GO: Travel Writing from Texas to Tennessee

 

Tumbleweeds and traffic cones, roadside pumpkin stands and bloated roadkill, angry longhorns and exclamation-point-peppered billboards, endless roads and quickly-approaching tarmac, epic mountains and expansive prairies, pastoral mid-western bedroom communities and austere west Texas ghost towns … this is what made up the better half of my September through November.

While my folks and friends at home enjoyed an indian summer that languidly turned itself over into a warm and amber-colored fall, I was out traveling for what seemed like forever, caught in a perpetual state of  62 and sunny. First in west Texas out to Big Bend and back to El Paso, and then across the Midwest all the way out to Wyoming. There was so much to-ing and fro-ing that there wasn’t really an opportunity for digesting — that is the, the writing down of all that had happened.

However, there were a lot of photos taken, a lot of people met, a handful of stories so human and interesting that someone should really write them down and document them visually; if only to simply say — ‘THIS. This was HERE.”

There is a quote I often think of when taking a photo, or writing something simply because I feel compelled to do so, and often pops into my head before clicking the shutter or putting fingers to keyboard.


 

“One might compare the art of photography to the act of pointing. It must be true that some of us point to more interesting facts, events, circumstances, and configurations than others. […] The talented practitioner of the new discipline would perform with a special grace, sense of timing, narrative sweep, and wit, thus endowing the act not merely with intelligence, but with that quality of formal rigor that identifies a work of art, so that we would be uncertain, when remembering the adventure of the tour, how much our pleasure and sense of enlargement had come from the things pointed to and how much from a pattern created by the pointer.”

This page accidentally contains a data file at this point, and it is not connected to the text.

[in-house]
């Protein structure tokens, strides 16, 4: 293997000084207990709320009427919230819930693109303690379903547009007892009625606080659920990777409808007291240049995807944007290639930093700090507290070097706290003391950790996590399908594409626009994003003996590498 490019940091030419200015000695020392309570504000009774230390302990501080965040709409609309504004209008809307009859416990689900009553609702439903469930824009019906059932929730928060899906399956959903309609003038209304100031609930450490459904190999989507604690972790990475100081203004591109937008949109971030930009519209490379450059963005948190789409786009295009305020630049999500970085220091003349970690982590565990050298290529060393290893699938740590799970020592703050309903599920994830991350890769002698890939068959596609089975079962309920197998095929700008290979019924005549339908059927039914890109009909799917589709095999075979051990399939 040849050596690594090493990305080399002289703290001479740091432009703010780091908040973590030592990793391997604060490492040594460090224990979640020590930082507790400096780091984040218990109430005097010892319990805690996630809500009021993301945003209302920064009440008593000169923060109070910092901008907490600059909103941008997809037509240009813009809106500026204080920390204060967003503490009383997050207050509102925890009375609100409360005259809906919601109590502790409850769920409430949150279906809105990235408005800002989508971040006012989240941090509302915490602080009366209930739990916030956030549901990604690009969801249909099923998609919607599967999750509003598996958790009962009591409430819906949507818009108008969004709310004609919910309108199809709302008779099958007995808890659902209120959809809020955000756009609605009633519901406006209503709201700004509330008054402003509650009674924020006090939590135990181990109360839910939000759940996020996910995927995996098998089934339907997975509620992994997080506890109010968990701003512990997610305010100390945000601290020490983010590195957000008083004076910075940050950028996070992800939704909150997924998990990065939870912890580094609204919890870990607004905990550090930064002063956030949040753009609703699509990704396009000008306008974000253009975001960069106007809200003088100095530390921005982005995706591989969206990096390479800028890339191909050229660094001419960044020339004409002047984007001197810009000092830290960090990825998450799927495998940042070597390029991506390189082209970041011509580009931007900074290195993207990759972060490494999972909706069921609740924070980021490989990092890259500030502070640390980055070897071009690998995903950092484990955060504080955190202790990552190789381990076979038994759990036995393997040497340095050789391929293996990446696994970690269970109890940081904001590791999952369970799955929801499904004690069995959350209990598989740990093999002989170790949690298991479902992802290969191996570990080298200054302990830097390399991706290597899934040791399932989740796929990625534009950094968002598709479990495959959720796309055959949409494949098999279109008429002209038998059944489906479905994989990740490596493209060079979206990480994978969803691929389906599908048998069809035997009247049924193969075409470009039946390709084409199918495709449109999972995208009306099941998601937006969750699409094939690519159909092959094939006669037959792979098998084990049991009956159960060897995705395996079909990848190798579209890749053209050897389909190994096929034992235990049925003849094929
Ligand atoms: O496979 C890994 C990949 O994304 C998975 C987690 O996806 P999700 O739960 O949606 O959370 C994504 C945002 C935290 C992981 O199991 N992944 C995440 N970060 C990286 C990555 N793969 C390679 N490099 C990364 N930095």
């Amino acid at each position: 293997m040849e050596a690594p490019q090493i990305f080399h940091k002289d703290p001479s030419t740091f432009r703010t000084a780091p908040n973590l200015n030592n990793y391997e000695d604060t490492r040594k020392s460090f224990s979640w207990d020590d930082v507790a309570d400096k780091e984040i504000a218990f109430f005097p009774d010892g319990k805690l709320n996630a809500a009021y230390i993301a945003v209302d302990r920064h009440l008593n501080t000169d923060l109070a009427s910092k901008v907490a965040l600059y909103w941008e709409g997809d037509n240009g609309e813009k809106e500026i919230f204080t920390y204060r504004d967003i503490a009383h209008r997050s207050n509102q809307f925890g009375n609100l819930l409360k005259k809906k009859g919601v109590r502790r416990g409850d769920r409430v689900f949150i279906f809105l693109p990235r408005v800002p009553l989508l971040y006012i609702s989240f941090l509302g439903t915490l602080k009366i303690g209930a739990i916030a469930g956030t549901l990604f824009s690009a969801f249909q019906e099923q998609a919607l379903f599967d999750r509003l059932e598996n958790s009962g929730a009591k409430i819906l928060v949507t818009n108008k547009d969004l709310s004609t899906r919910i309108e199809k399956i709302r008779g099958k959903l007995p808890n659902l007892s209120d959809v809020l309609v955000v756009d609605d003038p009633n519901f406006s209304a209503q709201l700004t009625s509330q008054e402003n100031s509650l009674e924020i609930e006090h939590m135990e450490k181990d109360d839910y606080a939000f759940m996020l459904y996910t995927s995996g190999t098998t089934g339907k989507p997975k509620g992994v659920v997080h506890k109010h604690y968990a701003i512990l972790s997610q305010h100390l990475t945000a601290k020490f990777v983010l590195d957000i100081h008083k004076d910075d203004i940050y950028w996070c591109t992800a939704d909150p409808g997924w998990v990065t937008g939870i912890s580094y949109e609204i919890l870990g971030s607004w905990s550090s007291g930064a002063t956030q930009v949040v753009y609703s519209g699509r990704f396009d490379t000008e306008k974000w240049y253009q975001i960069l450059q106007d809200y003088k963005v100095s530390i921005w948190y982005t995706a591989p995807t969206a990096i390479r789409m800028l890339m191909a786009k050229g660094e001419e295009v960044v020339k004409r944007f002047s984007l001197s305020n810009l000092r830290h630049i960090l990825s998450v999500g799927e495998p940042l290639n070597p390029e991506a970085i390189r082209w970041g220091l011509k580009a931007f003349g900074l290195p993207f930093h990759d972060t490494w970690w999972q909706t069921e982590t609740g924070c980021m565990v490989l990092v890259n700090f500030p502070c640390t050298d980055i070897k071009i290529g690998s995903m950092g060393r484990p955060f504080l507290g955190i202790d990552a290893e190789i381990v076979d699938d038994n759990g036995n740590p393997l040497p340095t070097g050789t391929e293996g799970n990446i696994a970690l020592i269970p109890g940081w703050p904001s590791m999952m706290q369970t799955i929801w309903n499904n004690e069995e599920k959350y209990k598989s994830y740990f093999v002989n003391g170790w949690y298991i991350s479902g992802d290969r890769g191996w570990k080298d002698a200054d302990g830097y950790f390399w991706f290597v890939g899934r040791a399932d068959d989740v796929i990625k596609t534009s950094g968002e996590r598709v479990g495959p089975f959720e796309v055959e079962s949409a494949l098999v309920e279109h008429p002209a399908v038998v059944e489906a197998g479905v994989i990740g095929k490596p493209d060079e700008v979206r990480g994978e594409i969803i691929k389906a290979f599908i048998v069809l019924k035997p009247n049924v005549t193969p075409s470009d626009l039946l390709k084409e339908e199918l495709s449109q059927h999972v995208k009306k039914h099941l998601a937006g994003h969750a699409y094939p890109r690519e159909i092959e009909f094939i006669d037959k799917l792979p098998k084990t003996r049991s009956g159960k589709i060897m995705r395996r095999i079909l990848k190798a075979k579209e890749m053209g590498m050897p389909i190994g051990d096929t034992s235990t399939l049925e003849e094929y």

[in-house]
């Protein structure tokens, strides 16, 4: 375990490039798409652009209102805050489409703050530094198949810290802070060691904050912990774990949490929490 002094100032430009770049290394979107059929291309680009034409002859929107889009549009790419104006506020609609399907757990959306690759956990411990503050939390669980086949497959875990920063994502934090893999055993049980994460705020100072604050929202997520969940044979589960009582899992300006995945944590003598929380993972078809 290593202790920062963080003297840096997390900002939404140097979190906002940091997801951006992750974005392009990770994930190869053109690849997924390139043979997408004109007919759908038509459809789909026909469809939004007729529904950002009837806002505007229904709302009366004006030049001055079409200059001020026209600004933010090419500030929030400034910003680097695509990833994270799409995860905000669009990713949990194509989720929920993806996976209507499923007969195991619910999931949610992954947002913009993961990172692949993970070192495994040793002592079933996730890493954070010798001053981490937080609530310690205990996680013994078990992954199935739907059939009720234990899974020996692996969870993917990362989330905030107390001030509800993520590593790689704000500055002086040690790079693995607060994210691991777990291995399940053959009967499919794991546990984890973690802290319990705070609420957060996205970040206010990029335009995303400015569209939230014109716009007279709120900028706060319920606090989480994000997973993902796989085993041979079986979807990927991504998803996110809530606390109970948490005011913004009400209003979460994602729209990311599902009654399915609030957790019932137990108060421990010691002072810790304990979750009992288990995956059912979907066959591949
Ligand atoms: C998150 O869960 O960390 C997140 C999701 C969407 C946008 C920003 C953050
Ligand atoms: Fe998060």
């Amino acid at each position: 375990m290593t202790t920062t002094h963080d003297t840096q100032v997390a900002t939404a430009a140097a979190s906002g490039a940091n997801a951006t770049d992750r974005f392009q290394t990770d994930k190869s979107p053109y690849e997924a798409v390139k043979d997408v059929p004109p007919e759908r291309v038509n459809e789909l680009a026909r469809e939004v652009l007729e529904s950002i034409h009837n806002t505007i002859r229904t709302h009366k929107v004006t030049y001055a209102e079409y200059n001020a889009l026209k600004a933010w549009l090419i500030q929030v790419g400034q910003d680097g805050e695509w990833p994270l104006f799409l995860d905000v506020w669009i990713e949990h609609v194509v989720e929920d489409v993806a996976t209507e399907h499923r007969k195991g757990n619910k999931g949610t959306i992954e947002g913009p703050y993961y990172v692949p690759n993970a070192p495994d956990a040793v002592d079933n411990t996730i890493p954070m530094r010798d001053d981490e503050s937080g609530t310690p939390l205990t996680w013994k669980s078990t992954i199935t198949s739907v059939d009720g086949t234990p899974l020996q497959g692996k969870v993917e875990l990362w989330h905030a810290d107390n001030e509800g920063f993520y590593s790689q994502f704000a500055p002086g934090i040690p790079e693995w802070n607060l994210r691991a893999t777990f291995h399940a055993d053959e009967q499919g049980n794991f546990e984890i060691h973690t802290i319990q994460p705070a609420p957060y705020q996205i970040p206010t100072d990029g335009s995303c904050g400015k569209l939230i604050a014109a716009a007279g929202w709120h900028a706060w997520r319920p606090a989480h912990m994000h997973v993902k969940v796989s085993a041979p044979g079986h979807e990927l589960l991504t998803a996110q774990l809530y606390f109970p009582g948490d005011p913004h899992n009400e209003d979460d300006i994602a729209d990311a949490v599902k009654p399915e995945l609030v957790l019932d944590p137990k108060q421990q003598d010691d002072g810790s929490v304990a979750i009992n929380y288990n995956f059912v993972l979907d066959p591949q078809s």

I like this comparison of photography to pointing, and think the same pointing comparison can be made with the act of writing. A novice writer, a joke photographer — I don’t ever try to evoke anything with a photo I take or a note I write. The process is much more egoless. Something IS and because something IS it is IMPORTANT and therefore, an attempt to document must be made – however silly or juvenile the result. The young photographer or fake writer, a novice to both mediums, should aim merely to act as a conduit. A pointer and sharer of uniquely human stories — be they either visual or written.